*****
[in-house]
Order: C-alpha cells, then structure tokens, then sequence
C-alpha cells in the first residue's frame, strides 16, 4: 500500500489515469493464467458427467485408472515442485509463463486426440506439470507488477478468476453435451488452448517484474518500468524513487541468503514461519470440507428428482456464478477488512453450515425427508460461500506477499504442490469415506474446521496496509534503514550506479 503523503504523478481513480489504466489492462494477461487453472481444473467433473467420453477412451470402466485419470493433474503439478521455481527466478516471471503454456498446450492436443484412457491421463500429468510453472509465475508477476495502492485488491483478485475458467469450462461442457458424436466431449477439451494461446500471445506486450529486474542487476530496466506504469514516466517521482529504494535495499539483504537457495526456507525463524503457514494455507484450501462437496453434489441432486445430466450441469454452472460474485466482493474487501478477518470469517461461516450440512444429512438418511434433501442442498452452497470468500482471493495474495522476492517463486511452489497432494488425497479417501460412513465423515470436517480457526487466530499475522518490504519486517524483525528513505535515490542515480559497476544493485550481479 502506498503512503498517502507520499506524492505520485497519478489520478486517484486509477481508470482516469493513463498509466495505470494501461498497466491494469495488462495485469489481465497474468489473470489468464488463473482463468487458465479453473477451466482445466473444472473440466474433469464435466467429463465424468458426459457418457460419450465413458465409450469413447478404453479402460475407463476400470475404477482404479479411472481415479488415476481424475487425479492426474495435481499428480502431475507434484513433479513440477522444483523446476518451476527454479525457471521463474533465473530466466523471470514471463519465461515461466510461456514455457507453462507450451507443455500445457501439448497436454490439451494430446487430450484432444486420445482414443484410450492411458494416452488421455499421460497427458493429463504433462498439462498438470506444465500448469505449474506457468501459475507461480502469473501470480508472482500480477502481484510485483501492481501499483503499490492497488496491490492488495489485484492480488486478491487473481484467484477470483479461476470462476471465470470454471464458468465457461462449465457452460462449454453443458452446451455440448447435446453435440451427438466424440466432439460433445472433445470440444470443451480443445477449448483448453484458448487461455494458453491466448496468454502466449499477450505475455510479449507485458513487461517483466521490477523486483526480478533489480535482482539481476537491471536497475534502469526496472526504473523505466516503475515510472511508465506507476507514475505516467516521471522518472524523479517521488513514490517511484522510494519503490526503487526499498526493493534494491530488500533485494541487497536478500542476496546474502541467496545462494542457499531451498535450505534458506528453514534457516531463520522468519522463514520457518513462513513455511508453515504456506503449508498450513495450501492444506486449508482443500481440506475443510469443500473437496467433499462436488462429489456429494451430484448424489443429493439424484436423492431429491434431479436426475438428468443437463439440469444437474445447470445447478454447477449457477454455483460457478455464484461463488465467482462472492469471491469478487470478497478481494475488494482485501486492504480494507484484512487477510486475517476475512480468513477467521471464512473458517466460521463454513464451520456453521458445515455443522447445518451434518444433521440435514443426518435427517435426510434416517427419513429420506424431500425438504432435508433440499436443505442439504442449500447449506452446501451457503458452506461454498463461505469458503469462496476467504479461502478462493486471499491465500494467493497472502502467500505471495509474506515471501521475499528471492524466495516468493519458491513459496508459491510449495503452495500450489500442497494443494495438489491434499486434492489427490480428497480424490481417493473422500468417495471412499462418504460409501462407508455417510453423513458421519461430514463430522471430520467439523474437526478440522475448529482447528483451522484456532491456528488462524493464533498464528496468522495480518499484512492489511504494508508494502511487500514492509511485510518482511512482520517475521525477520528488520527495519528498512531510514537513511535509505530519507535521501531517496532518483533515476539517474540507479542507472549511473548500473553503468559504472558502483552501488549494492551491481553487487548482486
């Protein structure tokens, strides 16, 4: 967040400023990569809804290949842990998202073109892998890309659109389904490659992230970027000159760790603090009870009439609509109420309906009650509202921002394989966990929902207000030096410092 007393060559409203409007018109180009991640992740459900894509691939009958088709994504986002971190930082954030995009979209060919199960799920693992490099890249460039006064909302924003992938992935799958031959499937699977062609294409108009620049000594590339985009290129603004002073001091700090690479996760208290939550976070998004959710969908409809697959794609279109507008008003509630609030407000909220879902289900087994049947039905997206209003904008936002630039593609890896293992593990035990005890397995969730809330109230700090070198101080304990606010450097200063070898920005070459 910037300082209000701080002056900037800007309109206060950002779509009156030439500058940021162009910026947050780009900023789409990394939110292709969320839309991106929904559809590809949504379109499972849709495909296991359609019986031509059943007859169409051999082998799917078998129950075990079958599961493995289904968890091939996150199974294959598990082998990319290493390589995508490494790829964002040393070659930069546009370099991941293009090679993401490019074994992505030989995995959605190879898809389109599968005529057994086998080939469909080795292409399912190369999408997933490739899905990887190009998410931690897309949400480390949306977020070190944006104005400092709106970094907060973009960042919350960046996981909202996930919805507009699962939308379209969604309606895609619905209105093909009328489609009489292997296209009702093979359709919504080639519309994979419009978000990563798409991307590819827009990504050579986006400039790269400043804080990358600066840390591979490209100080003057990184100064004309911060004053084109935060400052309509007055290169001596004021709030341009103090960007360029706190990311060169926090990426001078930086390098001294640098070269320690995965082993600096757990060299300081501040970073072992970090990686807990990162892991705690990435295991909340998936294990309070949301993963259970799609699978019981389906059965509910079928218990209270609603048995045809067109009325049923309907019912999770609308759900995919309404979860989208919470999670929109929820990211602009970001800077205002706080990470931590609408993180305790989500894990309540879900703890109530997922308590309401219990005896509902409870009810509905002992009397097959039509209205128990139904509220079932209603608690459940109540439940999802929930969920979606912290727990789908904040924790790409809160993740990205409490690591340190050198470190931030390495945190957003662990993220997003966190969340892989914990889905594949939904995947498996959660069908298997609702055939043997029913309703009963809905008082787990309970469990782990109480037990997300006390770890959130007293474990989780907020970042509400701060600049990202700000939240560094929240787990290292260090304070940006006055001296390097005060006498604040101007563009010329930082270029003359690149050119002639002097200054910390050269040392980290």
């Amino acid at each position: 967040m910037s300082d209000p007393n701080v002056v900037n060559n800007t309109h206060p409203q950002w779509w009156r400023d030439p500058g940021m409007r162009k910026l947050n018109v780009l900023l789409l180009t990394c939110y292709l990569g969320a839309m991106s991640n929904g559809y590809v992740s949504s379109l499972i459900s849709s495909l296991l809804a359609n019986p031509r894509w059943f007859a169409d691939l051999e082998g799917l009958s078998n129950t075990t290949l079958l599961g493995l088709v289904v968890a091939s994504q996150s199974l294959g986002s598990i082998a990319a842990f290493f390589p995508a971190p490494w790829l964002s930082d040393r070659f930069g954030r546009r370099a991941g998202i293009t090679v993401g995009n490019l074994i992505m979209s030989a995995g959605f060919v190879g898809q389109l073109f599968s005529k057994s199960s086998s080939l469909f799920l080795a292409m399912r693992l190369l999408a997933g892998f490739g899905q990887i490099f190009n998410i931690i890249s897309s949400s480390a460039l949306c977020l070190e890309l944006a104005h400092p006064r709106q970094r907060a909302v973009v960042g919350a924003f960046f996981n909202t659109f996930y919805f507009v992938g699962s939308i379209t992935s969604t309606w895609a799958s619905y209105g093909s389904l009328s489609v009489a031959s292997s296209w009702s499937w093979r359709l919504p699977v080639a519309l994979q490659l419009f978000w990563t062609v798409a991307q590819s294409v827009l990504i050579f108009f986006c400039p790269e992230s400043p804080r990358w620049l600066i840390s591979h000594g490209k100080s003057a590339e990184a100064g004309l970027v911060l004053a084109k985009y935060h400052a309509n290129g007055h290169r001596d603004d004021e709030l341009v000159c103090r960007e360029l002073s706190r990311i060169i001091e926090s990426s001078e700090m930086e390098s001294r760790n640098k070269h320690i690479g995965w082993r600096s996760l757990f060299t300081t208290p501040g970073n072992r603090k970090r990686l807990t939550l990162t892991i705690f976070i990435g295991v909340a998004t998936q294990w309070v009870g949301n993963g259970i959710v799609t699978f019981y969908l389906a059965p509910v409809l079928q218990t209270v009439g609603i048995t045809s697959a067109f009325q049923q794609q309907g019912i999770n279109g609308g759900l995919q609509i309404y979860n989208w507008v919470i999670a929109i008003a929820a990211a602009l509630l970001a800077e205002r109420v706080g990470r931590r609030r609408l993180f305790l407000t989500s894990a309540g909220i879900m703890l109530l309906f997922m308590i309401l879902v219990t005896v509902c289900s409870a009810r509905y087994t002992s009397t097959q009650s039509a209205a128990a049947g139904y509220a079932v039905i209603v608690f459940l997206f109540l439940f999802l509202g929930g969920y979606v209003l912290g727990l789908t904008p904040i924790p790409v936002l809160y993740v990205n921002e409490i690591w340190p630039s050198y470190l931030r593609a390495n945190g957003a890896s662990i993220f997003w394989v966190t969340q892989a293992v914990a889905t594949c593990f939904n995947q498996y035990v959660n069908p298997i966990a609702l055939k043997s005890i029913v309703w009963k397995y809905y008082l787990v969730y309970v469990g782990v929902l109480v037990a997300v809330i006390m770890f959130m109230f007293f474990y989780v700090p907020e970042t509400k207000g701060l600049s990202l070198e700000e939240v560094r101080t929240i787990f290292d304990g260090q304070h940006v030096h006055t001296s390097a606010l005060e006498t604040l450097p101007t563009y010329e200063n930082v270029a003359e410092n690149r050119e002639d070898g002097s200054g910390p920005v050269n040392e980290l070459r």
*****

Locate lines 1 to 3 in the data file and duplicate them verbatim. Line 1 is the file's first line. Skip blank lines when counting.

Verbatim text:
[in-house]
Order: C-alpha cells, then structure tokens, then sequence
C-alpha cells in the first residue's frame, strides 16, 4: 500500500489515469493464467458427467485408472515442485509463463486426440506439470507488477478468476453435451488452448517484474518500468524513487541468503514461519470440507428428482456464478477488512453450515425427508460461500506477499504442490469415506474446521496496509534503514550506479 503523503504523478481513480489504466489492462494477461487453472481444473467433473467420453477412451470402466485419470493433474503439478521455481527466478516471471503454456498446450492436443484412457491421463500429468510453472509465475508477476495502492485488491483478485475458467469450462461442457458424436466431449477439451494461446500471445506486450529486474542487476530496466506504469514516466517521482529504494535495499539483504537457495526456507525463524503457514494455507484450501462437496453434489441432486445430466450441469454452472460474485466482493474487501478477518470469517461461516450440512444429512438418511434433501442442498452452497470468500482471493495474495522476492517463486511452489497432494488425497479417501460412513465423515470436517480457526487466530499475522518490504519486517524483525528513505535515490542515480559497476544493485550481479 502506498503512503498517502507520499506524492505520485497519478489520478486517484486509477481508470482516469493513463498509466495505470494501461498497466491494469495488462495485469489481465497474468489473470489468464488463473482463468487458465479453473477451466482445466473444472473440466474433469464435466467429463465424468458426459457418457460419450465413458465409450469413447478404453479402460475407463476400470475404477482404479479411472481415479488415476481424475487425479492426474495435481499428480502431475507434484513433479513440477522444483523446476518451476527454479525457471521463474533465473530466466523471470514471463519465461515461466510461456514455457507453462507450451507443455500445457501439448497436454490439451494430446487430450484432444486420445482414443484410450492411458494416452488421455499421460497427458493429463504433462498439462498438470506444465500448469505449474506457468501459475507461480502469473501470480508472482500480477502481484510485483501492481501499483503499490492497488496491490492488495489485484492480488486478491487473481484467484477470483479461476470462476471465470470454471464458468465457461462449465457452460462449454453443458452446451455440448447435446453435440451427438466424440466432439460433445472433445470440444470443451480443445477449448483448453484458448487461455494458453491466448496468454502466449499477450505475455510479449507485458513487461517483466521490477523486483526480478533489480535482482539481476537491471536497475534502469526496472526504473523505466516503475515510472511508465506507476507514475505516467516521471522518472524523479517521488513514490517511484522510494519503490526503487526499498526493493534494491530488500533485494541487497536478500542476496546474502541467496545462494542457499531451498535450505534458506528453514534457516531463520522468519522463514520457518513462513513455511508453515504456506503449508498450513495450501492444506486449508482443500481440506475443510469443500473437496467433499462436488462429489456429494451430484448424489443429493439424484436423492431429491434431479436426475438428468443437463439440469444437474445447470445447478454447477449457477454455483460457478455464484461463488465467482462472492469471491469478487470478497478481494475488494482485501486492504480494507484484512487477510486475517476475512480468513477467521471464512473458517466460521463454513464451520456453521458445515455443522447445518451434518444433521440435514443426518435427517435426510434416517427419513429420506424431500425438504432435508433440499436443505442439504442449500447449506452446501451457503458452506461454498463461505469458503469462496476467504479461502478462493486471499491465500494467493497472502502467500505471495509474506515471501521475499528471492524466495516468493519458491513459496508459491510449495503452495500450489500442497494443494495438489491434499486434492489427490480428497480424490481417493473422500468417495471412499462418504460409501462407508455417510453423513458421519461430514463430522471430520467439523474437526478440522475448529482447528483451522484456532491456528488462524493464533498464528496468522495480518499484512492489511504494508508494502511487500514492509511485510518482511512482520517475521525477520528488520527495519528498512531510514537513511535509505530519507535521501531517496532518483533515476539517474540507479542507472549511473548500473553503468559504472558502483552501488549494492551491481553487487548482486